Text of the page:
Indian government strives to save its dwindling telco industry

Government officials have reportedly been having meetings to figure out how the prospects for Vodafone Idea can be improved and three-way competition can be preserved.

Rumours have been circling the Indian telco space over recent weeks as it appears the industry is sleep-walking towards the death of Vodafone Idea and the creation of a defacto duopoly. One potential outcome in the immediate future would be invoking banking guarantees, a precursor to termination of telecom licences, according to the Economic Times, though this would be a worrying move.

With finance and telecoms ministers meeting in private, the objective could be to preserve a level of competition which is deemed adequate. Three private telcos should be considered the absolute minimum, though this is arguably too few for a nation the size of India. If the status quo is to continue concessions will have to be made.

What is actually being discussed behind closed doors remains to be seen, though reports are suggesting the Indian Government is seeking remedies to the precarious situation. This may well mean deferred or staggered repayments for the €7 billion spectrum bill being faced by both Vodafone Idea and Bharti Airtel.

The seriousness of the situation in India should not be taken lightly, though whether the Indian Government has the foresight to appreciate the damage which could be done in pursuing immediate repayment remains to be seen.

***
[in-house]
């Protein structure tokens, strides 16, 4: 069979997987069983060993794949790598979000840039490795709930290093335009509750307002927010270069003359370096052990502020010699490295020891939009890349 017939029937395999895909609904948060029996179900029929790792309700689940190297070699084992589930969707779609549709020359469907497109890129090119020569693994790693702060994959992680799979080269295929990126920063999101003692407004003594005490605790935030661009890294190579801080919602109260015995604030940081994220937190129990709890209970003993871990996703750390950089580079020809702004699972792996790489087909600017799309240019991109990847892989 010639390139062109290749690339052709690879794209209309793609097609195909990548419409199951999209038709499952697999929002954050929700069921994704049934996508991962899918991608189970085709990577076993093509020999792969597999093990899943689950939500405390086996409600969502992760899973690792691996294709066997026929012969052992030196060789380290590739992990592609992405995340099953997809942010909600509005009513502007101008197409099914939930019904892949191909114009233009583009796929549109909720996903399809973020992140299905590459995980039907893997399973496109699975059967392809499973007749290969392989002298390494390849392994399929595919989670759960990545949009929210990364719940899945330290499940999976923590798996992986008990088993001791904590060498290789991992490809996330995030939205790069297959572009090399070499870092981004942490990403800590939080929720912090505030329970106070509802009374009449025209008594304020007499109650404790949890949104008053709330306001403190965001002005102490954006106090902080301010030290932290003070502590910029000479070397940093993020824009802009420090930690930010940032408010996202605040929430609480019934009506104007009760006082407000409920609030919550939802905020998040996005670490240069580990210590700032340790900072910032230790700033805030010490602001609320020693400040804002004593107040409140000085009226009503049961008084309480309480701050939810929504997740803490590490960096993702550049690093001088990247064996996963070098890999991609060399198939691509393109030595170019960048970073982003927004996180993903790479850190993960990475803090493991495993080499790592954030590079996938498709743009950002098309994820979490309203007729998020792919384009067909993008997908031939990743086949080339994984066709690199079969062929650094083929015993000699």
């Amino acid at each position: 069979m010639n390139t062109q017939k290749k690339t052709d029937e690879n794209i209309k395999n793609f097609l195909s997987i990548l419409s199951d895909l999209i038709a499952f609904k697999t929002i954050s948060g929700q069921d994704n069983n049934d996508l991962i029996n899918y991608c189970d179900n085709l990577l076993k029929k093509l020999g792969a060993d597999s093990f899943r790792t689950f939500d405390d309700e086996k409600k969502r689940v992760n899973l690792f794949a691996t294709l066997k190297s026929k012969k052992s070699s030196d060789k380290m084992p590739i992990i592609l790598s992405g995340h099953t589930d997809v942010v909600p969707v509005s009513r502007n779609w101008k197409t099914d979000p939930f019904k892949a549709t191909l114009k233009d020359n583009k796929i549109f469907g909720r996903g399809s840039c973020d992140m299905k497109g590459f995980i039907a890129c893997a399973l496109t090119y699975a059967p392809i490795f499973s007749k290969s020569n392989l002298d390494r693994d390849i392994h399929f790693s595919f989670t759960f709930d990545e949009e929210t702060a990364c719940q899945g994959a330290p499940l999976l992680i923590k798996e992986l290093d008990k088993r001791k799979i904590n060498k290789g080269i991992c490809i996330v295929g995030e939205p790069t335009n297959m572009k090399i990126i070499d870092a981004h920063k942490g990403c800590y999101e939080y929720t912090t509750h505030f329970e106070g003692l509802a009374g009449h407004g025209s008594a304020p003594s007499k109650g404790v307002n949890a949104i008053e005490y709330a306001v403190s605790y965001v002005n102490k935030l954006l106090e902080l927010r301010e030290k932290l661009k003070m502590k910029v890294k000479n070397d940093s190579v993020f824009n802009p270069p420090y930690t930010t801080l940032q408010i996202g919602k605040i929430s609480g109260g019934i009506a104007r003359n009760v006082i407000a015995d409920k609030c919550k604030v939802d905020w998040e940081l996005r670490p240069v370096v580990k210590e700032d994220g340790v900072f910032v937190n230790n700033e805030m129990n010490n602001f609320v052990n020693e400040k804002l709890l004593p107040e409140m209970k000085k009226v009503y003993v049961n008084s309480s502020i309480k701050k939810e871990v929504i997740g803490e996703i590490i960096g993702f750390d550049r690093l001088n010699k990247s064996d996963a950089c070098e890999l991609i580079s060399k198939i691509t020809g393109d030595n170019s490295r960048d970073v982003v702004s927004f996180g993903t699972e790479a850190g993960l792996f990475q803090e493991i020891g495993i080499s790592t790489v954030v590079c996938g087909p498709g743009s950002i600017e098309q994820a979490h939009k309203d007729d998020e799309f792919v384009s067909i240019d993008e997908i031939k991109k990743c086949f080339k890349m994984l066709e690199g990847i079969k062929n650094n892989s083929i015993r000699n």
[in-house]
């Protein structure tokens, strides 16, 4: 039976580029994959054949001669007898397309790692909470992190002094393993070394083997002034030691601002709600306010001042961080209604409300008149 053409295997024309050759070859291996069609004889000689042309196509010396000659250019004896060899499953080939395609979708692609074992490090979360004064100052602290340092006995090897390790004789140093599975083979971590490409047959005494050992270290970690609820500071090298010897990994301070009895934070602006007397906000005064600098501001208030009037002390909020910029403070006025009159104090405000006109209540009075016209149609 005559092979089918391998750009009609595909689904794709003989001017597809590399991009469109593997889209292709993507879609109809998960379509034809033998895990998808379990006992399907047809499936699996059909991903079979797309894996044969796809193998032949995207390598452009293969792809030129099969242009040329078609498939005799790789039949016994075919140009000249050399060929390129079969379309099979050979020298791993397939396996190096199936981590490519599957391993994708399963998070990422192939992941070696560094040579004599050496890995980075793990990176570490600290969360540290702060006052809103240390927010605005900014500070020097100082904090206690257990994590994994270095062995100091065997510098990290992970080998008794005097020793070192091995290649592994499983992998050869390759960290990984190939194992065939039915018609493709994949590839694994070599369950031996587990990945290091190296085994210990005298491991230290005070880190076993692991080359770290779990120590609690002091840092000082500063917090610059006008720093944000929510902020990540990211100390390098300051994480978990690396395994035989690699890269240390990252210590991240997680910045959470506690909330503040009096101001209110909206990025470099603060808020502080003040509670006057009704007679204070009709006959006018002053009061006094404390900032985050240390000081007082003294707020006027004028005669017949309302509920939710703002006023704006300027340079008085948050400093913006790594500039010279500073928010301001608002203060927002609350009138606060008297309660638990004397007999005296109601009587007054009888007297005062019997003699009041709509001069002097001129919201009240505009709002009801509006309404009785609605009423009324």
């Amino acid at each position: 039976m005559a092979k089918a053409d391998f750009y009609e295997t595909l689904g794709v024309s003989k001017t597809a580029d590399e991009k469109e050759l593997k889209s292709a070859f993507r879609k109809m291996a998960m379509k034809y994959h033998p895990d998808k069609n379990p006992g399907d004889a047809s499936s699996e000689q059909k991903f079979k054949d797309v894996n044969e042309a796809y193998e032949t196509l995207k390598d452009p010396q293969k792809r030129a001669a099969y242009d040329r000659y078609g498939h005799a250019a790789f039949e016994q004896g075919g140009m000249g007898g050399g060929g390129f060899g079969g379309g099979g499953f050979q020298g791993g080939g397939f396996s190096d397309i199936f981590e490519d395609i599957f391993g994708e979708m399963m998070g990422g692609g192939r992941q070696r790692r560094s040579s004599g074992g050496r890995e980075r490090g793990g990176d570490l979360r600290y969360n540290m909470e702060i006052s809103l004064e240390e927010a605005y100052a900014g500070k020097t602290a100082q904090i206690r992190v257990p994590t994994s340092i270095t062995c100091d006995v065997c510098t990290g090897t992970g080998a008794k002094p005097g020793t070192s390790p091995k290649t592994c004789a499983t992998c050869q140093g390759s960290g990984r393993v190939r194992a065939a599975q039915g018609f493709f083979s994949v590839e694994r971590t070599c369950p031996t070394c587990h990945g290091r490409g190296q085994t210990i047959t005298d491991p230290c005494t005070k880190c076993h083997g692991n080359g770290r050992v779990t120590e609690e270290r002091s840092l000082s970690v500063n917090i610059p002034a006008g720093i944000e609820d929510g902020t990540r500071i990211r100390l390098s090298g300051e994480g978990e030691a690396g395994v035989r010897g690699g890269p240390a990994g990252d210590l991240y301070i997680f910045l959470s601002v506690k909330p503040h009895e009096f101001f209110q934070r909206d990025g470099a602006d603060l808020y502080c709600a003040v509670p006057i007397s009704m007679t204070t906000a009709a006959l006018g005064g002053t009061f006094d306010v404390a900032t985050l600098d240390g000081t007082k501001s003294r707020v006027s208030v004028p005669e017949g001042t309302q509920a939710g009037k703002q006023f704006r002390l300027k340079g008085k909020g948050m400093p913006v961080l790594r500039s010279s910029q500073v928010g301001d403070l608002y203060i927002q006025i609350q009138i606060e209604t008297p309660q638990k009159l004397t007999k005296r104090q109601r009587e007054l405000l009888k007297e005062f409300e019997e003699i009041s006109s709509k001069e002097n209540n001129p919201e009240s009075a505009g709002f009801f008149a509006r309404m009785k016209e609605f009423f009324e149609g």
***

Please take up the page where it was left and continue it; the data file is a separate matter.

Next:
Vodafone Group CEO Nick Reid has repeatedly stated he would not be prepared to invest more capital in the market, or at least the vast sums which are being discussed today. It does appear Vodafone is prepared to wrap-up the joint venture between itself and Idea Cellular. Reid is perhaps looking at the big picture.

Vodafone is under pressure in several markets across the world. In the UK, it is spending significantly to bolster its current market share, while both Spain and Italy are presenting challenging environments thanks to heightened competition. India offers great potential, but $7 billion is a significant investment to remain in the hunt. At some point, executives will have to question when the end is nigh.

The ‘Chase Theory’ is usually associated with compulsive gambling, but it is also applicable here. As one of the simplest forms of gambling, the punter doubles down to recoup losses in pursuit of a theoretical gain. India is a market which offers great rewards due to a massive population and rapid digitisation, but it is proving to be a very costly pursuit. The last thing Reid will want to do is bankrupt his business chasing the hypothetical pot of gold at the end of the rainbow.

If the Indian Government does not introduce some flexibility into its mindset in dealing with the telcos, the market will soon devolve into a defacto duopoly. Admittedly, there are two state-owned telcos still in the fray, but these are providing next to no genuine competition. For a sustainable and healthy telecoms industry in India, the existence of Vodafone Idea should be considered priority number one.

The trickiest aspect of this discussion will be how to maintain credibility as an authority; the Indian Government needs to help Vodafone Idea, but it cannot be held to ransom by divas in the telecoms space.

Indian Supreme Court takes another step towards telco duopoly

The Indian Supreme Court has rejected a plea from Vodafone Idea and Bharti Airtel to defer disputed spectrum licence fee payments, making the collapse of Vodafone Idea a realistic outcome.